XP per Roleplaying

When I am Master I like to reward with XP per Roleplaying too. This is when a player takes actions that are not dice rolls, but when performing an interpretation or making an outstanding decision with his character.

Usually they are experienced players who already know the basics of How to Roleplay but it is a way to encourage all players to see beyond their character sheets and dices to put themselves in the shoes of their character.

From my experience I think that XP per Roleplaying encourage the willingness of players to roleplay the characters well. This not only enriching for the story, but it helps the Master a lot to create a good environment for the game.

A paladin who sacrifices himself for the group, although it may be a decision that causes his death, it is what the player believes his character would do. Here rewarding XP may be a symbolic gesture but it is a good way that the Master use to thank the player for creating an epic moment in the story.

When to give XP?

As Master you can give XP in 2 moments:

1) At the moment. When the action that rewards XP is materialized.

2) At the end of the session. Carrying a count and giving the summary of XP to each player at the end of the session.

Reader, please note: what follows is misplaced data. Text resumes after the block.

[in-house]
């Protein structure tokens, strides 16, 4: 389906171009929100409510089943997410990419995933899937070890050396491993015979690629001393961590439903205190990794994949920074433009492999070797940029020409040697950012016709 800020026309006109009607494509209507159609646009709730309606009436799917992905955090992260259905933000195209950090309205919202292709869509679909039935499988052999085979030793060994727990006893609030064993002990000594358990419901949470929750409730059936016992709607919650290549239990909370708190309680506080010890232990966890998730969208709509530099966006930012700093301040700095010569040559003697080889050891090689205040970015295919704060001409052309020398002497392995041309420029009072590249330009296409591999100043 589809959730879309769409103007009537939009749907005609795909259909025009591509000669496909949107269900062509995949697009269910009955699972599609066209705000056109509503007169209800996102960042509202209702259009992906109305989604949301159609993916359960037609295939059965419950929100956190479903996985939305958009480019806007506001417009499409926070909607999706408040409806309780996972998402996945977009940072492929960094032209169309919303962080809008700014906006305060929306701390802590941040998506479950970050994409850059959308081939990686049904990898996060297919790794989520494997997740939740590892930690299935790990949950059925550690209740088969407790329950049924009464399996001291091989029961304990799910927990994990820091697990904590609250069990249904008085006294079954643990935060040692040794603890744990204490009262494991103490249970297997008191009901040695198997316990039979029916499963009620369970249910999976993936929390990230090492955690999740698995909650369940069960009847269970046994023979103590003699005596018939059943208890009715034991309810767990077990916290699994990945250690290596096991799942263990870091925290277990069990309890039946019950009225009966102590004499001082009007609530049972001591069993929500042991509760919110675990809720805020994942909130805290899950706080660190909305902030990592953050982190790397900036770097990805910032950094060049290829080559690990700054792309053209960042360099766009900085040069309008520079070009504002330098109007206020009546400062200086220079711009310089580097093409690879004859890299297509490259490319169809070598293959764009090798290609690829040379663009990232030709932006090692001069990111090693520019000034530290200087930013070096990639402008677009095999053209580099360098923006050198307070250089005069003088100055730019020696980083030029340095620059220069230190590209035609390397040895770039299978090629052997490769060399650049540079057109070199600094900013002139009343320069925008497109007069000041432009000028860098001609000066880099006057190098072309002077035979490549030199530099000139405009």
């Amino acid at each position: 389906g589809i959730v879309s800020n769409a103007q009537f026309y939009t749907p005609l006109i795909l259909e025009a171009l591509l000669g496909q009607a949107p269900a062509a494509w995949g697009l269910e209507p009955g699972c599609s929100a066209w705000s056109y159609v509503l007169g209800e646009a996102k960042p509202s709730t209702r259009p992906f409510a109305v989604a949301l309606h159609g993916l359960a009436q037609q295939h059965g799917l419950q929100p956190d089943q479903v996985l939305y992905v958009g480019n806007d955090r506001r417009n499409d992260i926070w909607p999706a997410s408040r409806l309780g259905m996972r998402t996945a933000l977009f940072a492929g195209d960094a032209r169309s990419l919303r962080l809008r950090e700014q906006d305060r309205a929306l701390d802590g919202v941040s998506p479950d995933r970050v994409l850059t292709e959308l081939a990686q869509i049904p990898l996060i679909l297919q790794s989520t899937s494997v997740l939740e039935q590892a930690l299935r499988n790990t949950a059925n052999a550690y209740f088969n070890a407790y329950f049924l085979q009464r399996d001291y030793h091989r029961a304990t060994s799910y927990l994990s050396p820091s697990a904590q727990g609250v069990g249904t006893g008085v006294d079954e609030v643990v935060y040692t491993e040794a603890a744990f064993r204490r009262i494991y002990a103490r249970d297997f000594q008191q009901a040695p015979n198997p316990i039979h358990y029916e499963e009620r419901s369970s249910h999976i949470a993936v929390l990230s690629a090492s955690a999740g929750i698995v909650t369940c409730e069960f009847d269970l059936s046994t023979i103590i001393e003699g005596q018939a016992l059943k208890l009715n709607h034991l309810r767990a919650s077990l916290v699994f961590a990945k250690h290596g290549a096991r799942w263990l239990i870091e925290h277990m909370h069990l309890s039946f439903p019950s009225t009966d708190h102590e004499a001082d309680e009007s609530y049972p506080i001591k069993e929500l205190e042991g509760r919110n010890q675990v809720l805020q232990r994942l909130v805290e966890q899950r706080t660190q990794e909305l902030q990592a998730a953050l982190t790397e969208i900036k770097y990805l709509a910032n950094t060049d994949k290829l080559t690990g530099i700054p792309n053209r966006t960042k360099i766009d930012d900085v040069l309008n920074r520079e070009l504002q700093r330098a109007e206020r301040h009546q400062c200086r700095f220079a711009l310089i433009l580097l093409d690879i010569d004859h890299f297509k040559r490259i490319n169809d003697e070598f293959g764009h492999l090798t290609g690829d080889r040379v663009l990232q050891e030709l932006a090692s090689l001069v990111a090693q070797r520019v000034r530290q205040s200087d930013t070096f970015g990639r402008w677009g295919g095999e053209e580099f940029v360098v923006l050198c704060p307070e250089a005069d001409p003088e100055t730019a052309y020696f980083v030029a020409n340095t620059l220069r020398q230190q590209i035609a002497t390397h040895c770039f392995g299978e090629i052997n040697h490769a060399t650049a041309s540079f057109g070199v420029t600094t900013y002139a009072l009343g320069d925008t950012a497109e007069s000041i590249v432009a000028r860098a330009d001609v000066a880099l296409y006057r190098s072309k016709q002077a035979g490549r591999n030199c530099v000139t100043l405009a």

If the characters can level up during the game, option 1 is the most logical.

But if giving XP interrupts the game too much, or the players become too obsessed with XP distracting them from the game, then I would choose to give the XP and level up at the end of the session.

My experience tells me that new players like XP at the moment, while veteran players worry more about Roleplaying and less about XP.

As a Master you have to assess well what effect you want on the players when you give them XP.

 

Well, if anything helped you in this post, then you also won PX! Invest them well in your Master or Role Player skills. And as always do not hesitate to comment or go to my query to ask me any questions or clarification.